Proletarec

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Title: Proletarec
City: Chicago, Ill.
County: Cook
Available online: 1 January 1906 - 27 November 1918 (570 issues)

In 1905, Frank Petric and Joze Zavertnik began publishing in Chicago Glas Svobode (“Voice of Freedom”), a socialist newspaper intended for Slovene workers in the United States. A year later Petric and Zavertnik left the Svobode to publish Proletarec under the South Slavic Workers Publishing Co., becoming the first editors of a paper aimed at promoting socialism and the cultural values of the Slovenian population. Proletarec served the interests of the Slovenian members of the Yugoslav Socialist Federation (YSF), a political and cultural organization composed of Serbs, Croats, and other Slavic immigrants. Based in Chicago, Proletarec began circulation in January of 1906 as a monthly publication with only 100 subscribers. In 1908, Proletarec became a weekly publication under the direction of Ivan Molek, who acquired the position of editor-in-chief the previous year. In 1907, Proletarec increased its readership by publishing an additional section in Croatian, which effectively extended its ability to reach the Croat members of the YSF. Proletarec’s conscious efforts to maintain and extend readership to immigrant Slovene socialists continued throughout its history.

Proletarec experimented with publishing a magazine format from 1918 to 1929, but reverted to newspaper format on April 4, 1929. Also on that date, the newspaper released the following statement: “Our aim: Education, organisation, cooperation, Commonwealth... Proletarec will publish regularly one or more pages of English reading matter for the benefit of our American born Slovene and other Yugoslav friends. This is especially for our youth.” Printing in English enabled Proletarec to expand its readership to include second-generation Slovenian Americans. In re-centering their audience to a new generation, Proletarec began to focus on sustaining elements of Slovene culture through fraternal organizations, dances, and organized concerts.

By 1930, Proletarec had almost 3,000 subscribers spanning three generations, the majority of whom lived in Pennsylvania, Ohio, Illinois, Minnesota, Kansas, Wisconsin, and New York. Outside of the United States, Proletarec had subscribers in Mexico City and in Slovenia, making it an international publication. Throughout its history, Proletarec seemed to have almost as many editors as it did subscribers. Following Molek’s retirement in 1912, Leo Zakrajsek took over for a brief stint before he left the paper in 1913 due to a disagreement with Joze Zavertnik. The latter held the position of editor until 1916, at which point he left to edit another Slovenian-American newspaper, Prosveta (“Enlightenment”). Upon returning to Slovenia in 1916, Etbin Kristan took over for Zavertnik and held the position of editor until 1920. Frank Zaitz then took over editing Proletarec until it ceased publication in 1952.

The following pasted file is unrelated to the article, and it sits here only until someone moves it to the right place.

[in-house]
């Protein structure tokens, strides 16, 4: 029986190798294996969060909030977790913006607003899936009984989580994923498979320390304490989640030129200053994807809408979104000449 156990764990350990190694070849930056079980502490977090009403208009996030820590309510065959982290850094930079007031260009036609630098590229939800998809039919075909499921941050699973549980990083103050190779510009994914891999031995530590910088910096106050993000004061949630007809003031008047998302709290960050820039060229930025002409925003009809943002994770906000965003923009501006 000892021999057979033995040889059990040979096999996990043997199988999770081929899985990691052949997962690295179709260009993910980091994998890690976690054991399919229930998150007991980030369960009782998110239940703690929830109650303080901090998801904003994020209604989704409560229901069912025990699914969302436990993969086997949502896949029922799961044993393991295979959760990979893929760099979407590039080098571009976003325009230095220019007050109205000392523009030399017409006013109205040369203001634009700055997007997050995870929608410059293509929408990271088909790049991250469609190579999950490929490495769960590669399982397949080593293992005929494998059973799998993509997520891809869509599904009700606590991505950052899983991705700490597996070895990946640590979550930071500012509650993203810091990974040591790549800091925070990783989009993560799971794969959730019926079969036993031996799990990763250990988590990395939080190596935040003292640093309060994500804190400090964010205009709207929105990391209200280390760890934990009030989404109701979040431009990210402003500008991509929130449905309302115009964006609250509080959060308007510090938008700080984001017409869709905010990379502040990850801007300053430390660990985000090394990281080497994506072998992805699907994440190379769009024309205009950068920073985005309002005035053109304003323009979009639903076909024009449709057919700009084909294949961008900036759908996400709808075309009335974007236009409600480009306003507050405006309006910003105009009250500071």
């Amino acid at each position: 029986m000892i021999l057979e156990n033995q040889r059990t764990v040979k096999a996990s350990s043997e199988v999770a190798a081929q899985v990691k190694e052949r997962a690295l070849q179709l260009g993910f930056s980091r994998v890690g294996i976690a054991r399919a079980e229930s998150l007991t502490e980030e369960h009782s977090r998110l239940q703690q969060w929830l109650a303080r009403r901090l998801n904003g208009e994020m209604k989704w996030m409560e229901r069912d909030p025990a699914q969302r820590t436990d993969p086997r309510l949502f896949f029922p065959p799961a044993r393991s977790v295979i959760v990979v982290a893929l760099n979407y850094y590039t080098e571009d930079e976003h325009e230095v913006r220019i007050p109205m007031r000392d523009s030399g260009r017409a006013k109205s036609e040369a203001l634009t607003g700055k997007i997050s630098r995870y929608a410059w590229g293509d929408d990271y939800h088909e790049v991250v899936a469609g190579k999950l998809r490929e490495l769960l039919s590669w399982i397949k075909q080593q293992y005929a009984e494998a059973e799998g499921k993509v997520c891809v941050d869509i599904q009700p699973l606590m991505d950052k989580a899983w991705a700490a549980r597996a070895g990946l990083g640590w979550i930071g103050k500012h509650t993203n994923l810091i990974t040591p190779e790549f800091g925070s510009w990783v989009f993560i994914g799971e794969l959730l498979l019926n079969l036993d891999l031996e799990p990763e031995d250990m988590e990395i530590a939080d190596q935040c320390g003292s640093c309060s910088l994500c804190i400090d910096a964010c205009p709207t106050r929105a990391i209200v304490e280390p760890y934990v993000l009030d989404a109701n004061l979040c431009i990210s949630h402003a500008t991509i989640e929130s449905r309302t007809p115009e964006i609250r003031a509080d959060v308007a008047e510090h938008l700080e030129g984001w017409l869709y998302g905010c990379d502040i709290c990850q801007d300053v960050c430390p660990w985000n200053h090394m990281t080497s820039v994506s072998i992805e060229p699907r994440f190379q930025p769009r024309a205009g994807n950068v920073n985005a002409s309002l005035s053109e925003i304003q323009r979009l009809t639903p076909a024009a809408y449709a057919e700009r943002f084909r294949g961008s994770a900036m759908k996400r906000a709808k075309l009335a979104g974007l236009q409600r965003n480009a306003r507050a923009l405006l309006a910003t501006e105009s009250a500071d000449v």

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1 Sunday, 1 March 1908
2 Monday, 2 March 1908
3 Tuesday, 3 March 1908
1 issue
4 Wednesday, 4 March 1908
5 Thursday, 5 March 1908
6 Friday, 6 March 1908
7 Saturday, 7 March 1908
8 Sunday, 8 March 1908
9 Monday, 9 March 1908
10 Tuesday, 10 March 1908
1 issue
11 Wednesday, 11 March 1908
12 Thursday, 12 March 1908
13 Friday, 13 March 1908
14 Saturday, 14 March 1908
15 Sunday, 15 March 1908
16 Monday, 16 March 1908
17 Tuesday, 17 March 1908
1 issue
18 Wednesday, 18 March 1908
19 Thursday, 19 March 1908
20 Friday, 20 March 1908
21 Saturday, 21 March 1908
22 Sunday, 22 March 1908
23 Monday, 23 March 1908
24 Tuesday, 24 March 1908
1 issue
25 Wednesday, 25 March 1908
26 Thursday, 26 March 1908
27 Friday, 27 March 1908
28 Saturday, 28 March 1908
29 Sunday, 29 March 1908
30 Monday, 30 March 1908
31 Tuesday, 31 March 1908
1 issue